If you work for a company for say 2 or 3 years on CPT, then surely during that time one should be angling for a full-time position which would allow you to transition to a H-1b work visa upon graduation. So losing OPT in that case may not be such a bad thing. Otherwise, if things fall through one could always leave for their home country after the 60-day grace period post-graduation or enroll in school afresh, upon which CPT and OPT will become available once again if the matriculation is at a higher level of study e.g. from bachelors to masters.

The legal working provisions of CPT are generally not communicated to students by DSOs and this leads some to explore job opportunities through other avenues that could later lead to larger problems with one’s legal status in the country.

If you are a current or would-be student looking to engage in meaningful work experience, CPT would be a recommended route to explore.

Startup Visa Bill Introduced in U.S. Senate

Last year I read an interesting essay (Founders Visa) by Paul Graham that suggested a new visa class be created for technology startup founders. Evidence has shown that a significant number of successful technology companies in the U.S. were founded by immigrants and so a more elegant system needs to be designed to not only attract but retain these entrepreneurs in the country. That sentiment has since picked up steam.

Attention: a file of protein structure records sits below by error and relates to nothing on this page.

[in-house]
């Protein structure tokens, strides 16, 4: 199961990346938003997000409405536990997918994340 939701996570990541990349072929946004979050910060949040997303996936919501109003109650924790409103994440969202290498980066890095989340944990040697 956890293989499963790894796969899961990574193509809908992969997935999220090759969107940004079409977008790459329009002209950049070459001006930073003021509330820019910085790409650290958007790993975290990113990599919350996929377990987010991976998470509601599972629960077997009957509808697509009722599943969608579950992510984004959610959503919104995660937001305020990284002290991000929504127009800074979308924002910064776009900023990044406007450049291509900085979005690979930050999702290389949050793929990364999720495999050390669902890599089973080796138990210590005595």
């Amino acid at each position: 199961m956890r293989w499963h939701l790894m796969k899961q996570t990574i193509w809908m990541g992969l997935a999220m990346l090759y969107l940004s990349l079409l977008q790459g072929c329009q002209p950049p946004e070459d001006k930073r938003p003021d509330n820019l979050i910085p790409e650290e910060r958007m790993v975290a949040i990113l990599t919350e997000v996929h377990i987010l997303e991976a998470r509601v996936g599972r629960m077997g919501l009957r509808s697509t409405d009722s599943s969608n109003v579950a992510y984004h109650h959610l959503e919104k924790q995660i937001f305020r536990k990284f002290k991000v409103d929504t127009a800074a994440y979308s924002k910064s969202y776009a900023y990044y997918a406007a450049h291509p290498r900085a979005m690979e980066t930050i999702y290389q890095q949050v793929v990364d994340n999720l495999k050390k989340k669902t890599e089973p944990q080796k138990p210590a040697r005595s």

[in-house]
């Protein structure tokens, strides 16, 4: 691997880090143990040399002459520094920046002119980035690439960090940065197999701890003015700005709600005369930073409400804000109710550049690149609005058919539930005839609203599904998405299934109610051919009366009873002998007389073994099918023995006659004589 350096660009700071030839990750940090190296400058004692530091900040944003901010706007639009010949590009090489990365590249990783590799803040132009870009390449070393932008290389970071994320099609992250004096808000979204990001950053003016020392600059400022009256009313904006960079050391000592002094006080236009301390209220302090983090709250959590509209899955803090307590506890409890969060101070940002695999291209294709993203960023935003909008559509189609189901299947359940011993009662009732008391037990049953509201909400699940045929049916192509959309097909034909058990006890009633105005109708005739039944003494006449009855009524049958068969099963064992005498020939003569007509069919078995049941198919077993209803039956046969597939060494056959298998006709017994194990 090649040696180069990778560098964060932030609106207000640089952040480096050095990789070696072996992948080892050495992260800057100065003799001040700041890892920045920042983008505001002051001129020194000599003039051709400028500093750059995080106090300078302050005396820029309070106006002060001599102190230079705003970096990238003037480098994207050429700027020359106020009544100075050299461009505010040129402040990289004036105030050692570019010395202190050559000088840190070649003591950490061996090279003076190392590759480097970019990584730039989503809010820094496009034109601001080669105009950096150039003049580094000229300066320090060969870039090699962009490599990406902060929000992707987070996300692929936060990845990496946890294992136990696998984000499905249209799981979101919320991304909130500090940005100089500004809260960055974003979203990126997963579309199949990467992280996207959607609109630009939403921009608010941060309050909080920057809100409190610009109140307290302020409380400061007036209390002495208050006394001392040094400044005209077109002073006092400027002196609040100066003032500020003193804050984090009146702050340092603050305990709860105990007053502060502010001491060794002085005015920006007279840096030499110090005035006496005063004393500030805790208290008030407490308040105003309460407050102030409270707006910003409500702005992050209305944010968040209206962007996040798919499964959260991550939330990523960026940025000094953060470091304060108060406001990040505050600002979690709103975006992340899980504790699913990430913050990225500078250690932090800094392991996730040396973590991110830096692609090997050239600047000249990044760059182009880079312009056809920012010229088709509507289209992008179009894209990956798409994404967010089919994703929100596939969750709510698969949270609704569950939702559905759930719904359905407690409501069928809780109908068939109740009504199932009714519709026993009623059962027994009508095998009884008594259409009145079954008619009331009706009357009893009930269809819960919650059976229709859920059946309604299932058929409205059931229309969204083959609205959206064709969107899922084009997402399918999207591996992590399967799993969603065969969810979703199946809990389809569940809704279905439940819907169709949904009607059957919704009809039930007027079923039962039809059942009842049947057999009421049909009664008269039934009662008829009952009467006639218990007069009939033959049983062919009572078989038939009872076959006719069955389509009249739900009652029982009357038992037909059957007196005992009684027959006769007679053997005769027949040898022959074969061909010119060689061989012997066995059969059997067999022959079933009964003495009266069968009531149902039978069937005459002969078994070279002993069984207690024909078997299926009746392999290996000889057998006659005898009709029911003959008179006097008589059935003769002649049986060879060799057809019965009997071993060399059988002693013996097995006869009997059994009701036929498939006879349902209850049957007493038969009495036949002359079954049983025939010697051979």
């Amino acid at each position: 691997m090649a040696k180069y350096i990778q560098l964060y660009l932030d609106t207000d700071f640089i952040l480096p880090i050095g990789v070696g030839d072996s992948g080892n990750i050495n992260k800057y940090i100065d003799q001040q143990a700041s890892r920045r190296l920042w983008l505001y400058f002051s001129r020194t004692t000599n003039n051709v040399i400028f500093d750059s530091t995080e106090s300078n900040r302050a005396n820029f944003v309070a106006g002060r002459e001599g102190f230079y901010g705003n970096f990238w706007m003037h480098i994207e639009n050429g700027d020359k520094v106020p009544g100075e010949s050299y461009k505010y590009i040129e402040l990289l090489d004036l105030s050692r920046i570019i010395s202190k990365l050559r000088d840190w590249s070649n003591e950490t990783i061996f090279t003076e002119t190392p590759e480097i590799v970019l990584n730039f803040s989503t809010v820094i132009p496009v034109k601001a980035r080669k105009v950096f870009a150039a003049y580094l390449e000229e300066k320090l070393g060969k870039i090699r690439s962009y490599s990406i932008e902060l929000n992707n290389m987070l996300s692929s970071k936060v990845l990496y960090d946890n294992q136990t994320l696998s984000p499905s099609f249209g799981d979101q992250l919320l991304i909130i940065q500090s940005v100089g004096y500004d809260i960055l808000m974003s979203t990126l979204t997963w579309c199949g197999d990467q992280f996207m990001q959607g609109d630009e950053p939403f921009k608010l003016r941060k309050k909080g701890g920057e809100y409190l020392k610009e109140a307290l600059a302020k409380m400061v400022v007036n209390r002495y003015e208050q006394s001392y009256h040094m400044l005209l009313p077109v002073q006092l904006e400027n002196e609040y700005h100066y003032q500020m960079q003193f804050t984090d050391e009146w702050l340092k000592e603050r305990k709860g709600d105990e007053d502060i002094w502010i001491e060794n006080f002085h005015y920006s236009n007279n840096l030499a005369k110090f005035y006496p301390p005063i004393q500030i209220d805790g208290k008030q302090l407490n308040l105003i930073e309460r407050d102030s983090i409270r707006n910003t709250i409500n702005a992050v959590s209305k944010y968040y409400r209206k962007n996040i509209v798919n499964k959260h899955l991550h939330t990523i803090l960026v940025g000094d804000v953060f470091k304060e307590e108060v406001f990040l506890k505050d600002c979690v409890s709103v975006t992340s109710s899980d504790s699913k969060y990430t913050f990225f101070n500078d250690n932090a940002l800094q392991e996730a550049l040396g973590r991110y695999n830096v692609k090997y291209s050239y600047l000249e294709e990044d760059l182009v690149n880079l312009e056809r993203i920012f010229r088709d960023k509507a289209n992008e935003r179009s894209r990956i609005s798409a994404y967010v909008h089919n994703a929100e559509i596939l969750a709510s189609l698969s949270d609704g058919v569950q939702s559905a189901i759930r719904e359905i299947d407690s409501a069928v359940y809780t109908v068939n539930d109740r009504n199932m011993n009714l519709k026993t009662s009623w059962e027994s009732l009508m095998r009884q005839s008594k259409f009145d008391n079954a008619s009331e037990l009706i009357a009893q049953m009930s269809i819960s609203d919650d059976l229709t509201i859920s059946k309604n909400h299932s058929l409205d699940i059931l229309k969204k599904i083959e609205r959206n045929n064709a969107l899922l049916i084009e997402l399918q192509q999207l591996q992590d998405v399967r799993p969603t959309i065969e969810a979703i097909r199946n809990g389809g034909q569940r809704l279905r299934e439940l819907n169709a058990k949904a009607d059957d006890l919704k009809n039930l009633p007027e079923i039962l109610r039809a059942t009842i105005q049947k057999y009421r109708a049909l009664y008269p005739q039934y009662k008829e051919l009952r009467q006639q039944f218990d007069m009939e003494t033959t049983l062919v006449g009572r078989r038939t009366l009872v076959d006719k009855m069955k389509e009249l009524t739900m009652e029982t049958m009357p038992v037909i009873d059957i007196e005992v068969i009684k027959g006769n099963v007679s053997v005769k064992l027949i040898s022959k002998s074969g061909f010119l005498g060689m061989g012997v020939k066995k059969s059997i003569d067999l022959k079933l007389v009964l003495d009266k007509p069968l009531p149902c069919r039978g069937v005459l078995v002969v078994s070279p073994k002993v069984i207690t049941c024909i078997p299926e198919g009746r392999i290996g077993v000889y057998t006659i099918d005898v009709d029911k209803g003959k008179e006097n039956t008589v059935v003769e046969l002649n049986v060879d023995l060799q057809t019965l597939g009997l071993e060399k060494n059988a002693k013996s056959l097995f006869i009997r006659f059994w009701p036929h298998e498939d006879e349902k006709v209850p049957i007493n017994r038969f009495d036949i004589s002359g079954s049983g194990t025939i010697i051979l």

Senators John Kerry and Dick Lugar have introduced a Startup Visa Bill in Congress that “will allow an immigrant entrepreneur to receive a two year visa if he or she can show that a qualified U.S. investor is willing to dedicate a significant sum – a minimum of $250,000 – to the immigrant’s startup venture”. Continue reading

KCA Act 2008: Section 88 to be Repealed

So it’s now official – the Kenyan Government will indeed push for the repealing of contentious sections contained in the Kenya Communications Act 1998, most notably a number of clauses in Section 88.

So what are they looking to amend?

  1. Deletion of Section 88, which gives the Internal Security Minister authority to “take temporary possession of any telecommunication apparatus or any radio communication station or apparatus within Kenya”
  2. Establishment of a Broadcasting Service Advisory Board which will deal with issues of content and registration of the stations
  3. Expand the Appeals Tribunal, established under Section 102, from five to seven members to allow for the appointment of two other people in consultation with the media industry stakeholders

On the Media Act 2007, the government agreed to fund the Media Council, the Board constituted by the Act for regulation of the media. (The Kenya Communications Amendment Bill passed in December 2008 has erroneously been referred to as the Media Bill even by though we had a Media Bill in 2007, now it’s an Act of Parliament).

Once Parliament reconvenes, the AG says that the motion will be tabled. The amendment when presented will likely, pass with little or no filibustering.

This is a first step, hopefully the political will doesn’t peter out.